15h30 Cécile Varry
Université Paris Diderot
‘The Obsession with Exceptions: Pitfalls of Perfection in T.S. Eliot’s Portrait of a Lady’
In this talk, I propose to explore Eliot’s ambivalent attitude towards exceptionally intense emotions, exceptional situations and exceptional personas. My analysis will look at some of Eliot’s early works through the lens of an underlying tension between the exceptional and the commonplace. The status of moral and artistic exception is coveted to the point of obsession, but it is also ridiculed and warned against; the commonplace is shunned and recoiled from, but it remains a crucial focus of Eliot’s writing techniques. I will look at three poles summarising Eliot’s treatment of, and relation to, exception: criticising, obsessing and trivialising. Eliot’s critical prose is concerned with setting the norms and methods of poetic exception. Exceptionality of some kind must be the end result of art (make it new!), but it is not a prerequisite for writing. In Tradition and the Individual Talent, Eliot specifies that the poet is not someone blessed or cursed with extraordinarily intense emotions in life; exceptional experiences are not necessarily the stuff of good poetry and should not be sought for themselves. The artist is not set apart by the exceptional nature of his emotions, but by his distinct awareness of them, and the outstanding precision of his language. And yet Eliot’s poems are obsessed with moral and emotional exceptionality. His poetry is replete with figures of saints and martyrs as well as more commonplace personas fixed upon mimicking those extraordinary models. They face moments of horror, revelation, resistance or surrender with a mixture of dread and longing. Their pursuits and attempts at self-definition, however, are systematically undermined and trivialised by the ironic recurrence of the commonplace. I will look in particular at Portrait of a Lady to identify the ways in which the poet both carefully builds up, and constantly strives to curb, this sense of desired exceptionality.
15h45 Nell Wasserstrom
Boston College/ENS Ulm
‘Re-figuring the Canon: Hope Mirrlees’s Paris: A Poem and the Modernist Epic Tradition’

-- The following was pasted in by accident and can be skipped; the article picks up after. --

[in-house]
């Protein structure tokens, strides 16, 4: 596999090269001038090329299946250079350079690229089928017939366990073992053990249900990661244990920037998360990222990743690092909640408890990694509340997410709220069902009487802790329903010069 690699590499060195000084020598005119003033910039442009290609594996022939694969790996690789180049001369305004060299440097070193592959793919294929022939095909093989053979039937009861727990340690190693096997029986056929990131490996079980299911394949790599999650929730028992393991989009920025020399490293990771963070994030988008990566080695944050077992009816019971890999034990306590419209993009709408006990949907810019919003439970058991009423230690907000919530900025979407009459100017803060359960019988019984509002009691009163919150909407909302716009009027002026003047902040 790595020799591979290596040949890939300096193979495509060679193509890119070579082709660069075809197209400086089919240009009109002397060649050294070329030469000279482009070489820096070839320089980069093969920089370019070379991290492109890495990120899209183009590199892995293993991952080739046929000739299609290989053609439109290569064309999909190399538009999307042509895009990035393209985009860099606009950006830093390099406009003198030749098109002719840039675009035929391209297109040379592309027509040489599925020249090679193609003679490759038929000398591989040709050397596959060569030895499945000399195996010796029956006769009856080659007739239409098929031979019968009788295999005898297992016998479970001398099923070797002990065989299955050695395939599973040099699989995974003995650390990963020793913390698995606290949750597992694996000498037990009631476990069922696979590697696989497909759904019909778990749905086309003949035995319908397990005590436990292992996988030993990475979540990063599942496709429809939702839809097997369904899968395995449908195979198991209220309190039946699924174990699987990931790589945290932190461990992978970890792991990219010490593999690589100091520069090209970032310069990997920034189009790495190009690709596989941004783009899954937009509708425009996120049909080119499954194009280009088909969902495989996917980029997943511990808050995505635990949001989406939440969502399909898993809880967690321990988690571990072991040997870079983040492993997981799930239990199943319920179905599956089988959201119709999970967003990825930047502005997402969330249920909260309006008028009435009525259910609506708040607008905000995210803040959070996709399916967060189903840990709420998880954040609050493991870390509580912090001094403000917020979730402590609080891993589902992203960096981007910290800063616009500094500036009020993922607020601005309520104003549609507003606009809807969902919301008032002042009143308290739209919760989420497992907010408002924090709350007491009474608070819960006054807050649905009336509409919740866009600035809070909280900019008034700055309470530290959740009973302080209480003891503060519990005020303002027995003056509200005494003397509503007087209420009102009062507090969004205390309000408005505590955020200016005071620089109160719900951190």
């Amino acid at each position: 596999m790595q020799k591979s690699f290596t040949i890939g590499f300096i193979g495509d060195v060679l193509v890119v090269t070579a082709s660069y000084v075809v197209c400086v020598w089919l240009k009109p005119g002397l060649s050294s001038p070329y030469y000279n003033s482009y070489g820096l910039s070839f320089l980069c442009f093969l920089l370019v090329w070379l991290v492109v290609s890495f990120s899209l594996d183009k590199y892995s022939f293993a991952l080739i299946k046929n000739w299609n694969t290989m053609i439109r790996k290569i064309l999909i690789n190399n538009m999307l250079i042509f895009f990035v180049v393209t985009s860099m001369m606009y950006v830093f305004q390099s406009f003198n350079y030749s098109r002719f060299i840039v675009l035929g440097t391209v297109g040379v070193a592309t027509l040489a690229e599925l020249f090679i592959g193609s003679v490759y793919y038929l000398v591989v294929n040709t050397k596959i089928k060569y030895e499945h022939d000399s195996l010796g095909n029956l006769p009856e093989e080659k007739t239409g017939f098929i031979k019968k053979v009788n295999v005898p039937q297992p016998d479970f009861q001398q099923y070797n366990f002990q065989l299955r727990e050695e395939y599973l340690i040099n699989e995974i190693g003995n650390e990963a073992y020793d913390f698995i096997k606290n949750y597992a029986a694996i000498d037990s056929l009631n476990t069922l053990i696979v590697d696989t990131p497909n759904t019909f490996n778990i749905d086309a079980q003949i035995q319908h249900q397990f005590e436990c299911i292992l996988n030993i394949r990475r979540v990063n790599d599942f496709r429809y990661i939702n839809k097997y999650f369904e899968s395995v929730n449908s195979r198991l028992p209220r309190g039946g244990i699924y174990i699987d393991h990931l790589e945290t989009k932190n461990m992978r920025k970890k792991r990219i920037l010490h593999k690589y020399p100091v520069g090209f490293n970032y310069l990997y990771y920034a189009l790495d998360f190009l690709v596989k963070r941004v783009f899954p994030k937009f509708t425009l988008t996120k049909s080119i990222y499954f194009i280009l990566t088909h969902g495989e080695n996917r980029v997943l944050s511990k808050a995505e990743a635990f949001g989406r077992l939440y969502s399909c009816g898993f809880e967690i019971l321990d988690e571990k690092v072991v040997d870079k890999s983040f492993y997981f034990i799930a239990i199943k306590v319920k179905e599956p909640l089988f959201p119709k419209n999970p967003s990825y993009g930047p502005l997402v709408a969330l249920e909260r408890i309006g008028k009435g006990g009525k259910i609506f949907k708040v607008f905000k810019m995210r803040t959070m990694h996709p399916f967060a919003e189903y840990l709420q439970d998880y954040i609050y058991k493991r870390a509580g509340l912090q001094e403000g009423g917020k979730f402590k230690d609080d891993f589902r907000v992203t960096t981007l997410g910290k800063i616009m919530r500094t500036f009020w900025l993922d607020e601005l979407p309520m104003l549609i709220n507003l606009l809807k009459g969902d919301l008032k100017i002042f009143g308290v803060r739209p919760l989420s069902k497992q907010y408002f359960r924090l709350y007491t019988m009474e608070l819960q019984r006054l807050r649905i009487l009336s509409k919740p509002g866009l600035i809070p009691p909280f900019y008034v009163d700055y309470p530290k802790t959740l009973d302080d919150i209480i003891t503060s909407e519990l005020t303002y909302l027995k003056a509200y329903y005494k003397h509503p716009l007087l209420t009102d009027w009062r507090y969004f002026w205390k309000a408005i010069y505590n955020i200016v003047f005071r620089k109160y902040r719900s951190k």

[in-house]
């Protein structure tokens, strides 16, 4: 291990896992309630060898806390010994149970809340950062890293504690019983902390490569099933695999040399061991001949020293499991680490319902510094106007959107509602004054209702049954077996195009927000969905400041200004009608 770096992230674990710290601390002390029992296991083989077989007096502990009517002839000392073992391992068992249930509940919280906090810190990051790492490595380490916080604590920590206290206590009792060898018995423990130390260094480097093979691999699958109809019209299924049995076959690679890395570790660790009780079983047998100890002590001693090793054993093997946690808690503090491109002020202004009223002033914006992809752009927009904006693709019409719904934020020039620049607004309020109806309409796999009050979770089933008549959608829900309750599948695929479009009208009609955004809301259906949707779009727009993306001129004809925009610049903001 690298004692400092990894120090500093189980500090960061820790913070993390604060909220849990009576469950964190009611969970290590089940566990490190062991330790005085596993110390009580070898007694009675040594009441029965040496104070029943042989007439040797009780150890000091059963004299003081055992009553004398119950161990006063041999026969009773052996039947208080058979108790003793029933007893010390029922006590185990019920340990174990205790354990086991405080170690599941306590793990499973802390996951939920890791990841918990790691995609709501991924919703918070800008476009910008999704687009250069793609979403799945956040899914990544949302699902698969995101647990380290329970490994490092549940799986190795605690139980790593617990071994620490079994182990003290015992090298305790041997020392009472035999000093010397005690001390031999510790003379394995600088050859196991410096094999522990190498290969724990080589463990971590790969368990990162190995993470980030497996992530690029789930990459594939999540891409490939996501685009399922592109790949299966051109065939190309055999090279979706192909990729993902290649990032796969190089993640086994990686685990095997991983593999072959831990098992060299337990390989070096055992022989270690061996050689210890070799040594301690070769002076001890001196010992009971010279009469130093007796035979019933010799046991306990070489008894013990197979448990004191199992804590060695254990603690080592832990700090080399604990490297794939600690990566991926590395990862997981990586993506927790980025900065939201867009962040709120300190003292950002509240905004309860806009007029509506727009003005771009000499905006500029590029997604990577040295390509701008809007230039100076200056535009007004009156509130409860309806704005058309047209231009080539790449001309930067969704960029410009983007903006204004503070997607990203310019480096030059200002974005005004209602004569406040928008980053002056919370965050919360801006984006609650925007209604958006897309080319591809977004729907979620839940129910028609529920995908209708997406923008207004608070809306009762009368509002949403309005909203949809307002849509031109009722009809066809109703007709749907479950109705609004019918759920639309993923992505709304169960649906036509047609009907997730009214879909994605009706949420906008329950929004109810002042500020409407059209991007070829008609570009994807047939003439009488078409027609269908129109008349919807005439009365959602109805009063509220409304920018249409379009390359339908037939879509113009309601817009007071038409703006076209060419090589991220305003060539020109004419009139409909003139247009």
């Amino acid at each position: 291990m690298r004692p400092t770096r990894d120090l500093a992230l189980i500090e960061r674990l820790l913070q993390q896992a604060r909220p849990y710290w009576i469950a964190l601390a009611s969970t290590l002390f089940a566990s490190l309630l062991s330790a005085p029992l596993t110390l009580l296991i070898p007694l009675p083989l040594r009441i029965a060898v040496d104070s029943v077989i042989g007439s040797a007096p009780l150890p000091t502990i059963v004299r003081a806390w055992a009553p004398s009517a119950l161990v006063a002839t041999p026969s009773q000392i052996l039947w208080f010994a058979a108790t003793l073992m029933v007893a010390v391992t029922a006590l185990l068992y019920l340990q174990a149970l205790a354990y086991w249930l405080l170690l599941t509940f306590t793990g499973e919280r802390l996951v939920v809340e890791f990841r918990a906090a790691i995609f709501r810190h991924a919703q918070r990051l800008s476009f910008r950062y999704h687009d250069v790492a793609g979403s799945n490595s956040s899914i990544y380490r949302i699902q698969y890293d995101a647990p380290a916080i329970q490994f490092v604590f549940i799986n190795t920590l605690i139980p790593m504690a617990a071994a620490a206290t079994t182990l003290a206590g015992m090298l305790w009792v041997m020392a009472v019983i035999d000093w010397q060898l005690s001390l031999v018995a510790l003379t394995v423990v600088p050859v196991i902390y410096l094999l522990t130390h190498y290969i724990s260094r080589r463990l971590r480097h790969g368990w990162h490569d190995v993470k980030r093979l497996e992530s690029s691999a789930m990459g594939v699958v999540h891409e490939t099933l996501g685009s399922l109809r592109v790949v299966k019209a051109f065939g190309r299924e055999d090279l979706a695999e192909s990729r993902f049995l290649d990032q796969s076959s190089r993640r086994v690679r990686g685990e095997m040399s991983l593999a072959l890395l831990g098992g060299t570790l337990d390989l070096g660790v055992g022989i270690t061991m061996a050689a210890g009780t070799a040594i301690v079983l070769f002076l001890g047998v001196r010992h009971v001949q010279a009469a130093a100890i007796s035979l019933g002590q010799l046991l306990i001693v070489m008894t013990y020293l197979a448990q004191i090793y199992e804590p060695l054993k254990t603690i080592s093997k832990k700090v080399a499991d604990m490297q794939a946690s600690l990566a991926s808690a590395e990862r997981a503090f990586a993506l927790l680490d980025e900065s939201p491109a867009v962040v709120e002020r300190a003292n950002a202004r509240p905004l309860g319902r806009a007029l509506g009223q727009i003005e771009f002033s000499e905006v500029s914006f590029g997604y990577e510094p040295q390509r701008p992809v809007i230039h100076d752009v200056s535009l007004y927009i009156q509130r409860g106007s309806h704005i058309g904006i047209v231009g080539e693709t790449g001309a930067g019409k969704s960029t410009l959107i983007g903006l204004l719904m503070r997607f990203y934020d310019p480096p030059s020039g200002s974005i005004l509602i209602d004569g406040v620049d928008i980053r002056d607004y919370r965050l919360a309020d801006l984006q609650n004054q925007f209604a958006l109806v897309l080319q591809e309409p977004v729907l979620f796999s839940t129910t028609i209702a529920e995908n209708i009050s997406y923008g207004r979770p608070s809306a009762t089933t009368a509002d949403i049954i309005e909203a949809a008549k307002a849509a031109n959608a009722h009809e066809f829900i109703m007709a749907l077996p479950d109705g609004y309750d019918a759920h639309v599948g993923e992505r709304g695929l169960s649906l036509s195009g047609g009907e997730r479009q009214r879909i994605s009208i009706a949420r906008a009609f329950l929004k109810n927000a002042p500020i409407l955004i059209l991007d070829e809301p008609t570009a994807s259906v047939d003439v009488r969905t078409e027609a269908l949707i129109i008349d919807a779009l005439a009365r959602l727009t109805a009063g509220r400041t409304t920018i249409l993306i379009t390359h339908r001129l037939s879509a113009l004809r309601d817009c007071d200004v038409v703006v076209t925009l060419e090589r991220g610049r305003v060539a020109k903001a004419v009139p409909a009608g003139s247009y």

In its quest-like structure through a modern metropolis, Hope Mirrlees’s Paris: A Poem (1919) offers a jarring conjunction of continental avant-garde aesthetics and classical traditions of epic form. Written and published between the appearance of Ezra Pound’s first three Cantos in 1917 and T.S. Eliot’s The Waste Land in 1922, and during Ulysses’s serialization, Paris is both representative of and excluded from the canonical high modernist epic tradition—precisely because of its “exceptionality.” Paris’s experimental verse draws on formal innovations of continental aesthetics of the 1910s, which Mirrlees had encountered while living in Paris, yet she would write nothing else like it. In 1928 she converted to Catholicism and her subsequent poetry took a conservative turn. This exquisite work, then, stands as an exception both to the modernist canon and within Mirrlees’s own oeuvre. Extending the recovery work done by scholars such as Julia Briggs, Cyrena Pondrom, and Peter Howarth, my paper reveals the way in which Paris is a microcosm of what I take to be the central theoretical concern of modernism: its own constitutive belatedness. Edward Said characterizes literary modernism as a “late-style phenomenon,” an unlikely collision of novelty and “ancient” forms. Paris emerges from modernism’s double bind of attempting to render the “just now” by compulsively returning to past forms. I contend, however, that Paris is an exceptional modernist work insofar as it does not register this weight of the past in terms of anxiety, but rather as a source of subversive potential. The poem invokes tropes of female idolatry only to dismantle them and the institutions that reinforce them. A female voice “wading” its way “waist-deep” in a tradition dominated by men, Paris’s lyric “I” enjoins these traditions with an irony that at once undoes phallocentric assumptions and reveals the liberatory potential of such figurative dismembering.